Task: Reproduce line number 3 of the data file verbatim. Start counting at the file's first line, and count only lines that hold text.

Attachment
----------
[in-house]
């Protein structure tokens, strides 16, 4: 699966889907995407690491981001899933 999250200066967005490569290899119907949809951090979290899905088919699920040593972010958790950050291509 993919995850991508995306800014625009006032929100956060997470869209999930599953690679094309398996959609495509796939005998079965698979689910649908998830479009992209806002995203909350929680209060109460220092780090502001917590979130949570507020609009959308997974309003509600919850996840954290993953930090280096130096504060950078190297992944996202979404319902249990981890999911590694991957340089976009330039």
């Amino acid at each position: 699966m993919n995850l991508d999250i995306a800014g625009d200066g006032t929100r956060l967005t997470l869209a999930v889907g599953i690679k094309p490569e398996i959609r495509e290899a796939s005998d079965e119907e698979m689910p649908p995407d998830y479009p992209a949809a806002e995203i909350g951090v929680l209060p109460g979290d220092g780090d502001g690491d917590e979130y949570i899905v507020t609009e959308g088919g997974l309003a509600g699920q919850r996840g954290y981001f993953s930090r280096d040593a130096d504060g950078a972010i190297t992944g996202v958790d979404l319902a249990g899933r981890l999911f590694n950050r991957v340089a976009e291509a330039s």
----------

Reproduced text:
């Amino acid at each position: 699966m993919n995850l991508d999250i995306a800014g625009d200066g006032t929100r956060l967005t997470l869209a999930v889907g599953i690679k094309p490569e398996i959609r495509e290899a796939s005998d079965e119907e698979m689910p649908p995407d998830y479009p992209a949809a806002e995203i909350g951090v929680l209060p109460g979290d220092g780090d502001g690491d917590e979130y949570i899905v507020t609009e959308g088919g997974l309003a509600g699920q919850r996840g954290y981001f993953s930090r280096d040593a130096d504060g950078a972010i190297t992944g996202v958790d979404l319902a249990g899933r981890l999911f590694n950050r991957v340089a976009e291509a330039s």